Developers have created a new programme to bring still photography to life through animation software.
The project was designed in Israel by academics at Tel Aviv University and programmers at Facebook.
Computer graphics PhD student Hadar Averbuch-Elor started the project when she was working as a research intern at the social media giant.
She told Amateur Photographer: “We wanted to address an important question in computer graphics, which is can we animate realistic facial expressions from a single image?
“This field is packed with research because many cool things can come out of it, but also because it’s not an easy problem, since humans are extremely sensitive to the most slight nuances in facial animation and there’s always the fear of falling into the uncanny valley, where it just doesn’t seem real.”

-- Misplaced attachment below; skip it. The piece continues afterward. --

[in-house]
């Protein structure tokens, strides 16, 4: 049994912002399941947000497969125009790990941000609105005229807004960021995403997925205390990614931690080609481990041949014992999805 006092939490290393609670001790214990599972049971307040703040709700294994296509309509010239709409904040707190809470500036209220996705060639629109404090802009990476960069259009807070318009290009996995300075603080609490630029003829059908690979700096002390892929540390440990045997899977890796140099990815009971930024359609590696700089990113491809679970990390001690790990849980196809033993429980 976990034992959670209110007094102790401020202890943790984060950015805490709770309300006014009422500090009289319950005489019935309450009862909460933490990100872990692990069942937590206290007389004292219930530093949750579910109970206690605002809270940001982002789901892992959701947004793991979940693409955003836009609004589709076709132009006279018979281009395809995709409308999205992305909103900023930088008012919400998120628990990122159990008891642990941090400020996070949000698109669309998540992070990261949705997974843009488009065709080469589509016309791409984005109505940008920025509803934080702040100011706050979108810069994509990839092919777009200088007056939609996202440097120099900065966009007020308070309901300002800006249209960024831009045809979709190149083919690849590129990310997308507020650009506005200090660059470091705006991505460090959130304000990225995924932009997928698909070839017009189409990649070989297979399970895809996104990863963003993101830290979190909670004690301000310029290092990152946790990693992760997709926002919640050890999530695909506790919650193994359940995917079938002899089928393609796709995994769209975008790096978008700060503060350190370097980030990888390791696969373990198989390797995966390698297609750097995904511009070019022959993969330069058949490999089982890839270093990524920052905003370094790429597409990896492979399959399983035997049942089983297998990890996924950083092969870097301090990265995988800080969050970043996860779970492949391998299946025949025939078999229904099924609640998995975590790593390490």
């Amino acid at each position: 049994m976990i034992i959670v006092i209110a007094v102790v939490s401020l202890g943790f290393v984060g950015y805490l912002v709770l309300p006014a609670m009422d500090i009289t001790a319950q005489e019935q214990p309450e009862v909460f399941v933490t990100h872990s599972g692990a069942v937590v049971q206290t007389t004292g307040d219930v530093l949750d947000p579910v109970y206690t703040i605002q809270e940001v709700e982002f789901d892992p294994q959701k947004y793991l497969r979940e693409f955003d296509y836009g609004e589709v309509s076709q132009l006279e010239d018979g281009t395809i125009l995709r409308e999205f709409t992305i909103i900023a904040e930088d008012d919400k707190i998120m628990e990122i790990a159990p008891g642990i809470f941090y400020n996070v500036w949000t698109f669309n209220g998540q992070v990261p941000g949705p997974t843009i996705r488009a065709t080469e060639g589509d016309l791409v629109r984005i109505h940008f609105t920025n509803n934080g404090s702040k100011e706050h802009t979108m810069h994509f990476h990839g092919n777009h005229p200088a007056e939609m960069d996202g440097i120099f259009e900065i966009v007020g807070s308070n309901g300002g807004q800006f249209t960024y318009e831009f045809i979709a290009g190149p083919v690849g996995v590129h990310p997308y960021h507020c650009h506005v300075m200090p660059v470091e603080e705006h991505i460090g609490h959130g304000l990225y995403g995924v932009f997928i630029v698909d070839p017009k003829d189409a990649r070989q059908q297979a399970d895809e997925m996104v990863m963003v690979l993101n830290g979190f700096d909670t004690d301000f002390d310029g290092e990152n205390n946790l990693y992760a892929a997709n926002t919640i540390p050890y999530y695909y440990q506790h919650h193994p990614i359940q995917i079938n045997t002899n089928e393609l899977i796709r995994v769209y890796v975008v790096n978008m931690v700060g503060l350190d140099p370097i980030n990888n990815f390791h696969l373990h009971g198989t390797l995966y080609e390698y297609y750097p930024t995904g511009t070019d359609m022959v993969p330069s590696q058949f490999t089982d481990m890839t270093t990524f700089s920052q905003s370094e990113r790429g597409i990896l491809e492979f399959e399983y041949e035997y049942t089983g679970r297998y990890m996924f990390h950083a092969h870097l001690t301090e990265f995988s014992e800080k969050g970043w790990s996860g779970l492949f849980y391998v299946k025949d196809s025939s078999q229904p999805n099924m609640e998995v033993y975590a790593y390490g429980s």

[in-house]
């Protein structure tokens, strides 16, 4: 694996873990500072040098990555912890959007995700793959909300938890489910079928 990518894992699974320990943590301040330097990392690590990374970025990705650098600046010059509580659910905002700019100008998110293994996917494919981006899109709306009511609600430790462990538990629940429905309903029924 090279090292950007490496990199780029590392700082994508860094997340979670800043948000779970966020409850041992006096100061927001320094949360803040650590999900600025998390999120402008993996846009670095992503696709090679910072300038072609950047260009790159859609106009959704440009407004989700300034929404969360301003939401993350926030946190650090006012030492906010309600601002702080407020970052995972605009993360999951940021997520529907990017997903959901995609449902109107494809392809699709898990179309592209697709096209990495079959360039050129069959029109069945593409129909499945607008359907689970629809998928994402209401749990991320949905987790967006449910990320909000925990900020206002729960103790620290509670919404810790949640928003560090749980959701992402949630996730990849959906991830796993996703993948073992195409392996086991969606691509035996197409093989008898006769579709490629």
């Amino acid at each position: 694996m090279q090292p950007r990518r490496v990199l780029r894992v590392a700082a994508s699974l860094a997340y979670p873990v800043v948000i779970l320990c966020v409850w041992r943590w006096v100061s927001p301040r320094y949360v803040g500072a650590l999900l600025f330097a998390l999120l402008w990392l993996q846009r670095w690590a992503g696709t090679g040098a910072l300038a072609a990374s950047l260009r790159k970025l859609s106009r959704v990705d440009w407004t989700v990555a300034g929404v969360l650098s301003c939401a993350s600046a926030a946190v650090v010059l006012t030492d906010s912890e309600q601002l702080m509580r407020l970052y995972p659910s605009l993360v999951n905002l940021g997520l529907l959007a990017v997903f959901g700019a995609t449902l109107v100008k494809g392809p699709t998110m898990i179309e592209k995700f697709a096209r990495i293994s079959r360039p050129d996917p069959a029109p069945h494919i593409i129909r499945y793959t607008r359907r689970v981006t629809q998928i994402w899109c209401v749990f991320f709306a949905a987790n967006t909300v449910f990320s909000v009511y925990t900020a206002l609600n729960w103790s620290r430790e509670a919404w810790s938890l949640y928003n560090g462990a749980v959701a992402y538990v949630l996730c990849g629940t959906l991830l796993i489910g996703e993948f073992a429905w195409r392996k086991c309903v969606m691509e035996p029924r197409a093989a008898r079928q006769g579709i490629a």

The software works by using a video of someone else and mimicking their reactions through geometric facial transformations.
After this, extra details are added in, which are associated with facial expressions, like creases and wrinkles, to make the animation look more realistic.
Averbuch-Elor developed the programme with Daniel Cohen-Or at Tel Aviv University alongside Johannes Kopf and Michael F. Cohen from Facebook.
What do developments like this one mean for the future of static photography?
Averbuch-Elor said: “On the one hand, taking a still photo will always be the easiest form of communication, expressing yourself, etc.
“But on the other hand, we are witnessing all over that people want to have more immersive experiences, perhaps by sharing a video, 360 photo, or even using virtual reality.
“Our research aims at closing the gap – people can capture a single image but it allows it to become more than just a still.”
So what do you think of the software means for future of still photography? Let us know in the comments below.
Researchers at the University of Nottingham and Kingston University have created a tool to turn 2D images into 3D photos. The…
A British start-up is using artificial intelligence to collect all of your images across the internet on a central storage…
Historic images from Captain Scott's ill-fated Antarctic expedition are among more than 20,000 negatives of polar exploration dating back to…